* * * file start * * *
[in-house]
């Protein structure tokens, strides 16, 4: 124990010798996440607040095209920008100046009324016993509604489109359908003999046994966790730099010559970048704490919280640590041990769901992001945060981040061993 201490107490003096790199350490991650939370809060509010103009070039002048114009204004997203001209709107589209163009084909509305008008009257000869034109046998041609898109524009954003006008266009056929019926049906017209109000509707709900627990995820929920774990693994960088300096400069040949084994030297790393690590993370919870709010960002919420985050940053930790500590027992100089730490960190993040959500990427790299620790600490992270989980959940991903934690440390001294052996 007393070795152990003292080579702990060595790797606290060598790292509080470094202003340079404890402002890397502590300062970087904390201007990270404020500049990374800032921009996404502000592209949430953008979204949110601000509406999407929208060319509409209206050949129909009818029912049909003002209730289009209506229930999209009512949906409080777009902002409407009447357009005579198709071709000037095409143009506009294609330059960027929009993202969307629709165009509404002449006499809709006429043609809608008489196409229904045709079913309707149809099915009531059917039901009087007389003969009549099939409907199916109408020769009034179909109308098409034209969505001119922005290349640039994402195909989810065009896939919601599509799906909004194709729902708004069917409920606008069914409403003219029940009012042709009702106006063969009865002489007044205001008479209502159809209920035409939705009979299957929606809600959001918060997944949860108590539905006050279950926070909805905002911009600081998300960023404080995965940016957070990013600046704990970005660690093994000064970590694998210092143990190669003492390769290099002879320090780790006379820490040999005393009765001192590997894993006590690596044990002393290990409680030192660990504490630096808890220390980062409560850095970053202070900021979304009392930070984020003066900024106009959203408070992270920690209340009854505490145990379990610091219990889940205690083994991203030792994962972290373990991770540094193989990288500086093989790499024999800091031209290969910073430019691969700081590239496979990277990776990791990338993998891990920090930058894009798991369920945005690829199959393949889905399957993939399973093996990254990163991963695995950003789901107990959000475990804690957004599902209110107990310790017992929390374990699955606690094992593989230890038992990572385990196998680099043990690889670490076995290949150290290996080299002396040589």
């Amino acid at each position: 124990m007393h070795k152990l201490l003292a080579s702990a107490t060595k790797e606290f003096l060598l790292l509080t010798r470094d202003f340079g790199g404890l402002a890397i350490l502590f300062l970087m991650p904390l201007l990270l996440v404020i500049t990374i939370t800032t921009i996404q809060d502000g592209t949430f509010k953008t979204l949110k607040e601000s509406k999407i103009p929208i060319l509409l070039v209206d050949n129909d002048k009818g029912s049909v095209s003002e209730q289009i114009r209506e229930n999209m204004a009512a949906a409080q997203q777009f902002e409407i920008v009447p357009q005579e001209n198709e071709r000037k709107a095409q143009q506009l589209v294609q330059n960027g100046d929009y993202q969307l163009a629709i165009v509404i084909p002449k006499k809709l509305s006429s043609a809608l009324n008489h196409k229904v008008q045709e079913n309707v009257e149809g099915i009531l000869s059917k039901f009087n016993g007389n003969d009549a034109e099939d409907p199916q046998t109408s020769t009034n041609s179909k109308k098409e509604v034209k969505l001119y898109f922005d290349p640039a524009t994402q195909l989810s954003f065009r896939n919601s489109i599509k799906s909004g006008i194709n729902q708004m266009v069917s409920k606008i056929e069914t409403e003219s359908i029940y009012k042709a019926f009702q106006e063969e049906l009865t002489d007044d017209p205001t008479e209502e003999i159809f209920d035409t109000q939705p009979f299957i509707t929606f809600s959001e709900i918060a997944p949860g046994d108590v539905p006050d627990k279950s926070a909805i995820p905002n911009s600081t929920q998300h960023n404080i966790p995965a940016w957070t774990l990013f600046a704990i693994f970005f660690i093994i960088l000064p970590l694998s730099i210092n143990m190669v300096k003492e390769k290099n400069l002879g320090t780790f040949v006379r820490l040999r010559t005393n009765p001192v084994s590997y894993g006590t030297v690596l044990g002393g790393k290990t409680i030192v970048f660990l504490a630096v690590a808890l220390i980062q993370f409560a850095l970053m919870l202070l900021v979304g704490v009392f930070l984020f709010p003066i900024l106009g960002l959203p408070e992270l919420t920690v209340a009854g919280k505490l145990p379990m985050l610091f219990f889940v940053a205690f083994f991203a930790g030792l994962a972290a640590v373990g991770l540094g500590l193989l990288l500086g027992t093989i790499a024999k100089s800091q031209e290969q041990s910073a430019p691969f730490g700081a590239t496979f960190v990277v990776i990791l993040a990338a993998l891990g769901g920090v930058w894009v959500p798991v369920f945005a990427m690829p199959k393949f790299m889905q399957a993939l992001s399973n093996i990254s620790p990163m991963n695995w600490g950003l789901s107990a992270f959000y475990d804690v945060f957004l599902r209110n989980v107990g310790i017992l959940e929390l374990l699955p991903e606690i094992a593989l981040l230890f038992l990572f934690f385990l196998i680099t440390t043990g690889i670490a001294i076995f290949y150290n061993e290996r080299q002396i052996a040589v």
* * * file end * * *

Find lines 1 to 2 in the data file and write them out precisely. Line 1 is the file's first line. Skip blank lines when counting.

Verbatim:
[in-house]
């Protein structure tokens, strides 16, 4: 124990010798996440607040095209920008100046009324016993509604489109359908003999046994966790730099010559970048704490919280640590041990769901992001945060981040061993 201490107490003096790199350490991650939370809060509010103009070039002048114009204004997203001209709107589209163009084909509305008008009257000869034109046998041609898109524009954003006008266009056929019926049906017209109000509707709900627990995820929920774990693994960088300096400069040949084994030297790393690590993370919870709010960002919420985050940053930790500590027992100089730490960190993040959500990427790299620790600490992270989980959940991903934690440390001294052996 007393070795152990003292080579702990060595790797606290060598790292509080470094202003340079404890402002890397502590300062970087904390201007990270404020500049990374800032921009996404502000592209949430953008979204949110601000509406999407929208060319509409209206050949129909009818029912049909003002209730289009209506229930999209009512949906409080777009902002409407009447357009005579198709071709000037095409143009506009294609330059960027929009993202969307629709165009509404002449006499809709006429043609809608008489196409229904045709079913309707149809099915009531059917039901009087007389003969009549099939409907199916109408020769009034179909109308098409034209969505001119922005290349640039994402195909989810065009896939919601599509799906909004194709729902708004069917409920606008069914409403003219029940009012042709009702106006063969009865002489007044205001008479209502159809209920035409939705009979299957929606809600959001918060997944949860108590539905006050279950926070909805905002911009600081998300960023404080995965940016957070990013600046704990970005660690093994000064970590694998210092143990190669003492390769290099002879320090780790006379820490040999005393009765001192590997894993006590690596044990002393290990409680030192660990504490630096808890220390980062409560850095970053202070900021979304009392930070984020003066900024106009959203408070992270920690209340009854505490145990379990610091219990889940205690083994991203030792994962972290373990991770540094193989990288500086093989790499024999800091031209290969910073430019691969700081590239496979990277990776990791990338993998891990920090930058894009798991369920945005690829199959393949889905399957993939399973093996990254990163991963695995950003789901107990959000475990804690957004599902209110107990310790017992929390374990699955606690094992593989230890038992990572385990196998680099043990690889670490076995290949150290290996080299002396040589």